Week in Review: Cradle’s CGP sets yardstick for C-level intervention programmes

  • Partnership with Proficeo, programme architects, delivers strong results
  • Strong mentors, humble, hungry, entrepreneurs, govt support, a winning combination

I ATTENDED the graduation ceremony for Cradle Fund Sdn Bhd’s third Coach & Grow Programme (CGP) cohort this Wednesday. Designed and delivered by Proficeo Sdn Bhd, CGP, which started in 2011, brings together key players in the entrepreneurial ecosystem to provide entrepreneurs the support to scale their businesses.

Having followed the programme since the beginning and talking to the entrepreneurs who have gone through it, and have benefited, I feel that this is truly the outstanding C-level intervention programme for tech entrepreneurs in Southeast Asia (SEA). CGP doesn’t just help mainstream tech companies. Agritech, greentech and biotech entrepreneurs have been helped as well. And, even though Dr Sivapalan Vivekarajah has acted as a mentor for me in my entrepreneurial journey, that relationship has nothing to do with my high regard for the programme.

As the Secretary-General of the Ministry of Finance, Mohd Irwan Serigar Abdullah said, “Let the data speak for itself.” Irwan who officiated the event also announced continued government support to the tune of US$895,000 (RM4 million).

This is some of the data:

At the conclusion of the third season, CGP has helped a total of 366 companies and 1,235 entrepreneurs.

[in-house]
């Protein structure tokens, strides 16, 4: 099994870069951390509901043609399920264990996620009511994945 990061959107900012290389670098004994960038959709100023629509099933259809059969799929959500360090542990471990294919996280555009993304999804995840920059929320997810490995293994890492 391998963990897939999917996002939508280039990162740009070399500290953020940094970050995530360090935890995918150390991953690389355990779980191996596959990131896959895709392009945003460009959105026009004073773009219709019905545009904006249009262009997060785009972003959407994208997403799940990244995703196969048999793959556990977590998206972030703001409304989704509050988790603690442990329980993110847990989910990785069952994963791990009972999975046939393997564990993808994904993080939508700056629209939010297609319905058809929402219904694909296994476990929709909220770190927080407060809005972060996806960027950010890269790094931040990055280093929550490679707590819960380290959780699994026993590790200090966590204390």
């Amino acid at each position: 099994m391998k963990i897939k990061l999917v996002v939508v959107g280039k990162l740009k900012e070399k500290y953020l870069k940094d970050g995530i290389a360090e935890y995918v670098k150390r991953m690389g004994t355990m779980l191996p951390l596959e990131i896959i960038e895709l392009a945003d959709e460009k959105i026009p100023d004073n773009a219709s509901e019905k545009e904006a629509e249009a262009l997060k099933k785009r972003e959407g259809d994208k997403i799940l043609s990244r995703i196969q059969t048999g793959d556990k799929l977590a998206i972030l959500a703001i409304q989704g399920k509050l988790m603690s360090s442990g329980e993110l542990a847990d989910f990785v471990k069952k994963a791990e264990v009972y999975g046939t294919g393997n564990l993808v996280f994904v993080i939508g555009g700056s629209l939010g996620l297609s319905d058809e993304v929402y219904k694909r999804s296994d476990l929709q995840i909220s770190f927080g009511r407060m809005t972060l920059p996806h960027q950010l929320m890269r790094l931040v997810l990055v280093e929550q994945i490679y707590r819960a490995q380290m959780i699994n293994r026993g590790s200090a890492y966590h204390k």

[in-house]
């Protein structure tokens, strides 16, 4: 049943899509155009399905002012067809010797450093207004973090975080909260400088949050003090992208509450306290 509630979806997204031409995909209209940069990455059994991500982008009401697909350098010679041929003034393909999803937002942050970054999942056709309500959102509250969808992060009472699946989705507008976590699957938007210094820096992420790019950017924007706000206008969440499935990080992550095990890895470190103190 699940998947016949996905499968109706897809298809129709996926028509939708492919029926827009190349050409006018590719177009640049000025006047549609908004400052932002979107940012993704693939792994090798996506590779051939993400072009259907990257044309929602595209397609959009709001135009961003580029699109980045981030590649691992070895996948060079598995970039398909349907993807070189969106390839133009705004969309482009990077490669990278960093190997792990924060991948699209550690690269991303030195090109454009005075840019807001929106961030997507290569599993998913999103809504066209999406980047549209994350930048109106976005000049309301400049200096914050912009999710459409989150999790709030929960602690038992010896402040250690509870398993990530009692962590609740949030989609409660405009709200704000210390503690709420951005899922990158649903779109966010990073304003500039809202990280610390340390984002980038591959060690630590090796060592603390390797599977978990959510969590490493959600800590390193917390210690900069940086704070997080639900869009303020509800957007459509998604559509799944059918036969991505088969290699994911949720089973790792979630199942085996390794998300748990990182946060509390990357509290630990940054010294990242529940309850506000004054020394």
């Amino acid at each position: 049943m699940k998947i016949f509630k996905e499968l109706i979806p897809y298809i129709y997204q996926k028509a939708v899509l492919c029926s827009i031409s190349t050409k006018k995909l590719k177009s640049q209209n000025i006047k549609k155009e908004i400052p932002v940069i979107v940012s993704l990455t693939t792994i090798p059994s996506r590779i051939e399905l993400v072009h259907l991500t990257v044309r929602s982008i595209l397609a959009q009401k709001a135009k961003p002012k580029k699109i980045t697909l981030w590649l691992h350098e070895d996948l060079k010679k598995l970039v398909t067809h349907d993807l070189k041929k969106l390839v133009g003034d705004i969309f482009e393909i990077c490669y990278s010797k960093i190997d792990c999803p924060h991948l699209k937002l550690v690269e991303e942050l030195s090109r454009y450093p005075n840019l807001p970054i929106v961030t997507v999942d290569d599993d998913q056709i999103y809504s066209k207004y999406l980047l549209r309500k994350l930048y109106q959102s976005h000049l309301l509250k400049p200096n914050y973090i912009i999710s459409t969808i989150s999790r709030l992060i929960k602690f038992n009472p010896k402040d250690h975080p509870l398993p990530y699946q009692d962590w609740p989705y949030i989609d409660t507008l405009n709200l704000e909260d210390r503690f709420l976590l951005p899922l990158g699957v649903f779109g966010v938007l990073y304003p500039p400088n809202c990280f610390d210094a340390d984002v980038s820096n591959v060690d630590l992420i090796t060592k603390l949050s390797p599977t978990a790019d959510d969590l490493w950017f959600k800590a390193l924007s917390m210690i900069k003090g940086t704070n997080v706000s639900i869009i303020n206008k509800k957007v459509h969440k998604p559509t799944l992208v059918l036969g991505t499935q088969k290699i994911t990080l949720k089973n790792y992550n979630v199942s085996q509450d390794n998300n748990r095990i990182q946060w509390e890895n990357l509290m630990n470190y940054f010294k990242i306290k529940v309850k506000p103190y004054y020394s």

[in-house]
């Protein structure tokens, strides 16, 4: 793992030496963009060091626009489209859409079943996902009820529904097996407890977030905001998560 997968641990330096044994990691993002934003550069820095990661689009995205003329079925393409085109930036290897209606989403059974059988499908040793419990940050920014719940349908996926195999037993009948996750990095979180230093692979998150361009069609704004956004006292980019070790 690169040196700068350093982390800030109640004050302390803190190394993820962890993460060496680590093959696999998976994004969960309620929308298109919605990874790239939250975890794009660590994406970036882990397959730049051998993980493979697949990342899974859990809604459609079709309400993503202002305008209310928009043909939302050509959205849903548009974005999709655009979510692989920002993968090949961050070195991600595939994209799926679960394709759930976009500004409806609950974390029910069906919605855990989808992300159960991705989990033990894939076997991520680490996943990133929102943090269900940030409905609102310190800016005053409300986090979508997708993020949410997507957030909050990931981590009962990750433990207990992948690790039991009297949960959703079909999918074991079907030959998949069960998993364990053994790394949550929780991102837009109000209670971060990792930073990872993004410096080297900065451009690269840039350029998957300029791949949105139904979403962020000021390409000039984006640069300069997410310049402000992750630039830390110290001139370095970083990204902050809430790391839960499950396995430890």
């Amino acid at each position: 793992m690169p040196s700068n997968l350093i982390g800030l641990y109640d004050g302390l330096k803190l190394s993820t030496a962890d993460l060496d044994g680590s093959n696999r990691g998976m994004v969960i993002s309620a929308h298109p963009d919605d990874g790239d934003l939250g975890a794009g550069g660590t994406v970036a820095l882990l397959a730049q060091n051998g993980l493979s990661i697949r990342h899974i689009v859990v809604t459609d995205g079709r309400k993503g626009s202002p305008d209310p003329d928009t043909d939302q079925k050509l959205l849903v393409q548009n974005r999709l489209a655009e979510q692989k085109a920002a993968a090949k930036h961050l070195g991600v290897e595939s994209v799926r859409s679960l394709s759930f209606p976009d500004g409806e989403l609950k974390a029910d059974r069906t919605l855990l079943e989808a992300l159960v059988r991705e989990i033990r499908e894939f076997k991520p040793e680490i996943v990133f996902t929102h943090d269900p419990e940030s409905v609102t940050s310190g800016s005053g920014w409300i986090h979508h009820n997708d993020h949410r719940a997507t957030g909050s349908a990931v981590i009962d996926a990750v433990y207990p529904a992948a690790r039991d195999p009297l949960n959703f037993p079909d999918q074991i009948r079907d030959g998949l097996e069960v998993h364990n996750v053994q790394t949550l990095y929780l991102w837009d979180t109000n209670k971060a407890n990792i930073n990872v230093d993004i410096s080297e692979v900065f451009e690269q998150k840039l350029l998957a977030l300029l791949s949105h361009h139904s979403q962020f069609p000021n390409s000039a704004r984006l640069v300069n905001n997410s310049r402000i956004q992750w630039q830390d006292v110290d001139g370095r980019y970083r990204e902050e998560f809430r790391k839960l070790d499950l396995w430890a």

To date, CGP graduates have collectively generated US$285 million (RM1.27 billion) in revenue, with many doubling their growth during and post coaching. 

US$33.3 million (RM148.2 million) out of the total revenue has been export revenue.

CGP companies have penetrated 92 export markets since the programme’s inception.

The export revenue for CGP3 is 25% or US$ 10.9 million of the total revenue of US$44.4 million. A large jump from the first two years where export revenue was 12% of total revenue.

CGP companies have raised US$72.1 million over the three seasons – 25% by scaleups and 75% by startups.

The good news for entrepreneurs in Malaysia is that the success of CGP has now led Cradle to open up the programme to non-tech entrepreneurs as well. So hurry up and get yourself registered and hope you get picked for CGP Season 4.

To get a better sense of the CGP and what makes it special, I had invited Renuka Sena, Proficeo’s CEO and co-founder to DNA’s Tech Talk show on BFM, the leading radio station in Malaysia. You can have listen to the podcast here. Our conversation starts at the 25m35 sec mark.

I urge you to listen to the 12 min segment as you get to hear from Renuka about the programme, her thoughts on the commencement address delivered by Ganesh Kumar Bangah and about the role the mentors play. Speaking of mentors, look out for my article on Wong Siew Hai, who was picked by the CGP class as the best mentor. The former managing director for Intel Malaysia and later a vice-president for the company clearly brings a strong network and deep domain exposure to the table.

He gave an interesting answer when I questioned whether he could be an effective coach as he had never been an entrepreneur himself before. But you enjoy your weekend first and you can read that article on Monday as you start your week.

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